Casey Overpass


Where is the Casey Overpass and why does it exist? The Casey Overpass was built in 1955 to quickly carry cars over Forest Hills from the Arboretum to Shea Circle, near Franklin Park. Though it was originally constructed as a six-lane overpass, deterioration has reduced it to just two lanes.

What's happening now? After 9 months of public process, in which LivableStreets participated in the working advisory group to advise MassDOT and their team of consultants on design alternatives, a decision has been made. On March 8, 2012, Secretary Davey stated,

"The Massachusetts Department of Transportation has selected the at-grade alternative for the Casey Overpass, which carries Route 203 over Forest Hills in Jamaica Plain. The decision was made after an extensive public outreach campaign consisting of five public meeting and 12 Working Advisory Group meetings over a nine-month period."

What does LivableStreets think? We at LivableStreets strongly support the at-grade alternative, and we are reaching out to you to voice your support too. Both alternatives improve circulation for all modes. However, only the at-grade option removes an enormous barrier that has divided neighborhoods and disconnected nearby parks from neighborhoods and each other. Further, the at-grade option leaves room in the budget to extend crucial bike, pedestrian, and transit facilities to Washington St. towards Roslindale.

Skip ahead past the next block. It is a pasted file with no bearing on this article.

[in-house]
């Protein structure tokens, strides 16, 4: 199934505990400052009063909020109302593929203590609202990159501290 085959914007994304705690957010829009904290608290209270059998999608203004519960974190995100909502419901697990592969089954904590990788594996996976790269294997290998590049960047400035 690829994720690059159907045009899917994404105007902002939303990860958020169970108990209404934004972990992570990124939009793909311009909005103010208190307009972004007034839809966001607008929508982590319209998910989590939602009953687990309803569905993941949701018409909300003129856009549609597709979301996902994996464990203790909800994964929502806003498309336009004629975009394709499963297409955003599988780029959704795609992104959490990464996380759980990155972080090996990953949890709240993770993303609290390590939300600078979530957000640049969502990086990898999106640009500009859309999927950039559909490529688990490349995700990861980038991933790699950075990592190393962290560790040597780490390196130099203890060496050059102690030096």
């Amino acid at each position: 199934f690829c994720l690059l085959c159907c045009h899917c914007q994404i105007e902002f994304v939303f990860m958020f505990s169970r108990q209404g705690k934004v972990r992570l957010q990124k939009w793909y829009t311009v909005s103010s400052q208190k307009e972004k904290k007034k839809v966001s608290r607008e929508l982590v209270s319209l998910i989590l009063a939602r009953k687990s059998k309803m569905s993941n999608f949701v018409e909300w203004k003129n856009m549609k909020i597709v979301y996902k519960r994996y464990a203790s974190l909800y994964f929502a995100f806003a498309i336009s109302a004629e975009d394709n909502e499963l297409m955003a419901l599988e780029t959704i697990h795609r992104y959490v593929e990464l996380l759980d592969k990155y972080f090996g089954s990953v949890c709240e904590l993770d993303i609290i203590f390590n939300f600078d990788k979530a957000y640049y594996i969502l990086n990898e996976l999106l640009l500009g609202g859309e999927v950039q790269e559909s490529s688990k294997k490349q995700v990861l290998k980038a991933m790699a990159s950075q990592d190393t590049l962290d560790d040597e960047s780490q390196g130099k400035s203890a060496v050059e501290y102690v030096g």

Why is it important? This project is an enormous opportunity to reconnect four of the most beautiful parks in Boston, and the neighborhoods that surround them. It is an opportunity to set an example for sustainable infrastructure. And perhaps most importantly, it is an opportunity to enhance Forest Hills as a noteworthy neighborhood of its own.

What can you do? 
Attend the Design Advisory Group meetings. Find out more about the current public process and MassDOT project site here >>

Support this project by making a donation or becoming a LivableStreets member today. LivableStreets is your voice for better biking, walking, and public transit to create safe streets and vibrant communities - making the Boston region a better place to live, work, and play.

The following handout was created by LivableStreets in anticipation of the Nov 21 Public Meeting. The Key Points are still relevant:

Want more information, or have questions? contact LivableStreets at